Brick Mansions Review
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Last Thanksgiving, Hollywood lost a lovable action star in Paul Walker, whose Fast and Furious franchise was left struggling to find a way to move on without him. In the meantime, the late actor returns to theaters in Brick Mansions, a clichéd crime thriller that makes his untimely passing seem all the more tragic.

In this ridiculous cops-and-dealers adventure, Walker stars as Damien Collier, a determined young cop who’s bent on avenging his father, who was killed by Detroit drug lord Tremaine Alexander (RZA). The problem is that Tremaine lives inside the walled projects of Detroit, known as Brick Mansions—a place where no cop would dare show his face.

After Damien takes down one of Tremaine’s associates on the outside, however, he’s finally given his chance for revenge. Tremaine and his men have stolen a bomb and inadvertently activated it, so the mayor sends Damien inside Brick Mansions to track down Tremaine, find the bomb, and disarm it before it’s too late.

Somewhere in here, there’s the slightest glimmer of a thoughtful story, with messages about corruption and social consciousness. But it gets lost in blatant stereotypes, unexceptional action sequences, and acting that’s almost as awkward as the dialogue. The script is full of lazy one-liners that would have been bad enough in the hands of more talented actors—but they fall painfully flat when delivered by the film’s mediocre cast.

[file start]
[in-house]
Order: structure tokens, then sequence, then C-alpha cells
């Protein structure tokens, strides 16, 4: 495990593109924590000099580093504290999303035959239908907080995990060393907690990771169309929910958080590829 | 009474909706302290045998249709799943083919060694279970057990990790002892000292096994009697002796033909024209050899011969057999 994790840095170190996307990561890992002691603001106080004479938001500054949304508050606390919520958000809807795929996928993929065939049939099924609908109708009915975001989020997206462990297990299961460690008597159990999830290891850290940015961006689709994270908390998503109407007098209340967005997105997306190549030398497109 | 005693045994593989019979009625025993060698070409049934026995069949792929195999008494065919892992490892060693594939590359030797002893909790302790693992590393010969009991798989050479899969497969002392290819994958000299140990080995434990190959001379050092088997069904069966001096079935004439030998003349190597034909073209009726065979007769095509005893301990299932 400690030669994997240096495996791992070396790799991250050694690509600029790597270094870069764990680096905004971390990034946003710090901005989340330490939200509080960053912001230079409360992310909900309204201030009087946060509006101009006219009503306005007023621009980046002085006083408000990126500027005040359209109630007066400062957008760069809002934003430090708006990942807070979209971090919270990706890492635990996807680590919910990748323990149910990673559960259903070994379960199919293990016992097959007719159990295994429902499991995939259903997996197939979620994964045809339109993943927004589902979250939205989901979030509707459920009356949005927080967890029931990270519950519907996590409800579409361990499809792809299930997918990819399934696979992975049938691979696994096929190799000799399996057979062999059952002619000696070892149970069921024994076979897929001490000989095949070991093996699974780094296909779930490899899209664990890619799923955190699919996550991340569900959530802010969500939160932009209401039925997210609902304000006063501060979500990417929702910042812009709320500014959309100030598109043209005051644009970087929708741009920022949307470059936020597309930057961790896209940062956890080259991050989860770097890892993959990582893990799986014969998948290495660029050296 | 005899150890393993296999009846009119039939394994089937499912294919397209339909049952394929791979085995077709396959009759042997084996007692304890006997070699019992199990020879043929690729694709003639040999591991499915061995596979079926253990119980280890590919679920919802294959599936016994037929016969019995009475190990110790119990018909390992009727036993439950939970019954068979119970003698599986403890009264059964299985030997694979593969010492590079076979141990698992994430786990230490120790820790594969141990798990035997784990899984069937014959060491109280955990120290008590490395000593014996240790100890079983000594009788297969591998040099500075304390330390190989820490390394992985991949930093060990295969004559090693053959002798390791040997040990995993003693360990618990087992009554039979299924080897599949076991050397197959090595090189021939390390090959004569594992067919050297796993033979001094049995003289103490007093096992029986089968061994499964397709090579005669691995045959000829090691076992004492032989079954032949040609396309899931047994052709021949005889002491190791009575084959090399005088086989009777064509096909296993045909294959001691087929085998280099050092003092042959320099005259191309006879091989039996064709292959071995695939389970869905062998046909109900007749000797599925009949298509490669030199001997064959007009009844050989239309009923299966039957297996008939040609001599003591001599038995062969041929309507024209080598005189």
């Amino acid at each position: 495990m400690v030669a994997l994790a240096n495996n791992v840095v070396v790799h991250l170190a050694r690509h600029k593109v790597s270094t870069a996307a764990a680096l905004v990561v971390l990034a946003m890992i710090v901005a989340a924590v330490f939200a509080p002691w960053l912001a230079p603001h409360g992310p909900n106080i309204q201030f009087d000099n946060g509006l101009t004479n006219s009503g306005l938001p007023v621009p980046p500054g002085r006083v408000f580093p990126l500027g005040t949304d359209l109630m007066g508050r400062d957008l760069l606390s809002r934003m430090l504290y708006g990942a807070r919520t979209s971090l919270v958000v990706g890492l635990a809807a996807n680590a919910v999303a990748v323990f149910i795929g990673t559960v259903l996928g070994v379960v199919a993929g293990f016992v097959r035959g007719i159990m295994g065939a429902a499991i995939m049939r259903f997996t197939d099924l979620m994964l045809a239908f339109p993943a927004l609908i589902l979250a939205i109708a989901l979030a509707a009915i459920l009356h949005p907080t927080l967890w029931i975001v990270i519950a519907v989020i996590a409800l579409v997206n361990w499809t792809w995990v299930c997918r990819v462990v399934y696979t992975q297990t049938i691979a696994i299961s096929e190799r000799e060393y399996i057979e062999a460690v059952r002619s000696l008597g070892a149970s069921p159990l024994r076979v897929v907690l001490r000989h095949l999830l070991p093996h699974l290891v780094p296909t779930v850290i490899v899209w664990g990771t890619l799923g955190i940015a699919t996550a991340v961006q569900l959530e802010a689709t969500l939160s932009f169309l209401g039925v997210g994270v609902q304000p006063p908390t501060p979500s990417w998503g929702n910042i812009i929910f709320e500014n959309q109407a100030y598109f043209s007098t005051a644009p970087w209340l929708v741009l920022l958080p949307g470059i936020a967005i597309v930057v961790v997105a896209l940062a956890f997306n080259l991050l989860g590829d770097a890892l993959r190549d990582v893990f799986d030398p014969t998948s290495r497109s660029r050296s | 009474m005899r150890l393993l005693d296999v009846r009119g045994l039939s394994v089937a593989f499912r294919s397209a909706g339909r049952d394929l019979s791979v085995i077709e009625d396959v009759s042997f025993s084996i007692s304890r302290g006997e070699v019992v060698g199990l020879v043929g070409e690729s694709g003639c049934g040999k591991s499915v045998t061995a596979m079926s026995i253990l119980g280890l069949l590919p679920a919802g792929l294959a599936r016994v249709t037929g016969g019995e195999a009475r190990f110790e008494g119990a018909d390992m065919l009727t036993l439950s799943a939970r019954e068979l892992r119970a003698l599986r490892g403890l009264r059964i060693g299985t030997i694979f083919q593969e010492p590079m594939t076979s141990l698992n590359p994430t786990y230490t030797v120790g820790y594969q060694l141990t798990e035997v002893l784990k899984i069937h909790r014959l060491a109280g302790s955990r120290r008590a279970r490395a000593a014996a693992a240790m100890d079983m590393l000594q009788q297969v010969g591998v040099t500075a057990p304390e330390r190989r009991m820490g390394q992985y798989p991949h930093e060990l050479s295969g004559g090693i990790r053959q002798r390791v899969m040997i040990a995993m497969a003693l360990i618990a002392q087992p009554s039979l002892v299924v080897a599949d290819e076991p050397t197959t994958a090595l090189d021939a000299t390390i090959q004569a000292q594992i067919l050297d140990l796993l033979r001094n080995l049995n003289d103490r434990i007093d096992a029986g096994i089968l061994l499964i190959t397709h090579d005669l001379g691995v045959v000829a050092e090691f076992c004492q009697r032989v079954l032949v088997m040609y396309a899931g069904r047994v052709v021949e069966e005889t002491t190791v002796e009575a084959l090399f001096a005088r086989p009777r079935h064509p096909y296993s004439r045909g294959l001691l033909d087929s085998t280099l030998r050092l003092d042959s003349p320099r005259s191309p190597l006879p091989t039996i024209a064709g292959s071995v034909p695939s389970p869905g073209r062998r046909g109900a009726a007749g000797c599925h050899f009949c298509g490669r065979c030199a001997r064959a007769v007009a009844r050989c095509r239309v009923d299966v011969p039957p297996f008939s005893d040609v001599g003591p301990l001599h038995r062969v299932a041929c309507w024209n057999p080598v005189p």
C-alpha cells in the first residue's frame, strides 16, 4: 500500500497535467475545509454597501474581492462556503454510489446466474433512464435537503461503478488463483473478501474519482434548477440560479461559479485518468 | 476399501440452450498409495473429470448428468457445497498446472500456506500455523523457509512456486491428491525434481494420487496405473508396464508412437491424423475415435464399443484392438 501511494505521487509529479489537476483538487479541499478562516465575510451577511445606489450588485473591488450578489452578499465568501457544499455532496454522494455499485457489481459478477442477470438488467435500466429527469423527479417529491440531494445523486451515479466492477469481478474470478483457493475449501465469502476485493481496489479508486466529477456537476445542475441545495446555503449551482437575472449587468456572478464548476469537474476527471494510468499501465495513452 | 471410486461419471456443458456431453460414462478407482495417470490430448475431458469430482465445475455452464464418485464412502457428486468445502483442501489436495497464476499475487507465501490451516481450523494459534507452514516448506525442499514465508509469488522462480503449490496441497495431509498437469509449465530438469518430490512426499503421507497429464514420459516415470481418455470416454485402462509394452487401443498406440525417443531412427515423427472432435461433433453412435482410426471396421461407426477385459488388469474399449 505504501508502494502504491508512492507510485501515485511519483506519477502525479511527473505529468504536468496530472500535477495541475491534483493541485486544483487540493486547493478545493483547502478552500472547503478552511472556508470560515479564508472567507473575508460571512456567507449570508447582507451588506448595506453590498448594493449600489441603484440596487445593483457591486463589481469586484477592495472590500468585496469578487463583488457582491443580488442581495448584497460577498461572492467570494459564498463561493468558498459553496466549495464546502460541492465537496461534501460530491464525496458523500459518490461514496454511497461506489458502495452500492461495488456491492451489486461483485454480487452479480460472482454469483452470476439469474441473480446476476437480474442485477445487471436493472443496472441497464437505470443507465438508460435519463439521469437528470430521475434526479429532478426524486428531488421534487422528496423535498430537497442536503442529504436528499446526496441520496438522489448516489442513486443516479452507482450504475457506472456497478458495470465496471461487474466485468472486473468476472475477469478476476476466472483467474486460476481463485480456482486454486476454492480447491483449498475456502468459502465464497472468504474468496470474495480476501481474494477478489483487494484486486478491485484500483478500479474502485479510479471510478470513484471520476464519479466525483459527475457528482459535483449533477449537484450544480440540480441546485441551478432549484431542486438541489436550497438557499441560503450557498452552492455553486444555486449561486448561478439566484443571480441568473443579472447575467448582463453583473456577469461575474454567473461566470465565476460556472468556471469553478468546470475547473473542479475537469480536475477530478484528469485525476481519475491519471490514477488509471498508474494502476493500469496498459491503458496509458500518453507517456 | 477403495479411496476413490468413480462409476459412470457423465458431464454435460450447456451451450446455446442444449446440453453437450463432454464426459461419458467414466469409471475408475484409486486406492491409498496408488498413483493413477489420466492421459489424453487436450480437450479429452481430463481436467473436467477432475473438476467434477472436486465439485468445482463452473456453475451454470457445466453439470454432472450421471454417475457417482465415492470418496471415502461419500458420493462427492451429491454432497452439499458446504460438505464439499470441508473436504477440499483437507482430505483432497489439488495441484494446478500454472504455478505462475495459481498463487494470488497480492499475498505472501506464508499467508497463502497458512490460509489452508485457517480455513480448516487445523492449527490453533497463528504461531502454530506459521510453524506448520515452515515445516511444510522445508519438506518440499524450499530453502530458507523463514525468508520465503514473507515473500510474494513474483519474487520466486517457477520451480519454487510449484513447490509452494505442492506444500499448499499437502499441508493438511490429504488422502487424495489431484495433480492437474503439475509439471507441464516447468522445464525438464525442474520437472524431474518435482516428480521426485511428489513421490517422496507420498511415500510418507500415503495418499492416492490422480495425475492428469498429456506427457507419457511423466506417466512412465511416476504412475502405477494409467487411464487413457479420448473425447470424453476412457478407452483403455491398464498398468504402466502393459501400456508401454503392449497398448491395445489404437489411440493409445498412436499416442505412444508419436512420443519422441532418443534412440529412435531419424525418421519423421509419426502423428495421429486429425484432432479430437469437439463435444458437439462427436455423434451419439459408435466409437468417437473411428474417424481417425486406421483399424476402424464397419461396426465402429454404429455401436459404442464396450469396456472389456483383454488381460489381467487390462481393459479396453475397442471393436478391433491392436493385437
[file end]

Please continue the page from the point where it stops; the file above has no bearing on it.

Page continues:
As Lino, the ex-con who acts as Damien’s guide inside the wall, French actor and stuntman David Belle gives the fight scenes some flair with his stunning Parkour moves. Without him, the action would be little better than boilerplate. But, when it’s time for him to stop running, jumping, and bouncing off walls and start talking, he struggles to spit out his lines in English. And rapper RZA seems to transform from a slick but ruthless drug lord into a vaguely-Jamaican freedom fighter as he starts spouting Bob Marley lyrics toward the end of the film.

Sadly, Walker is about the only credible thing about this movie. The late star is as charming and down-to-earth as ever, clearly enjoying every minute of the film’s sheer madness—from his laughable lines to his over-the-top fights. He even gets behind the wheel of a fast-moving vehicle or two, so he seems right at home. I’d like to think that he was in on the joke—that he knew just how bad the movie was, and he was simply reveling in the silliness of it all. But as likable as he may be, even Walker can’t make this crime thriller worthy of much more than brainless late-night TV viewing.

It may be a no-brainer for Walker’s fans, but Brick Mansions is a half-hearted compilation of crime thriller clichés. So unless you’re seeing it as a way of paying your respects to the late star, don’t bother.

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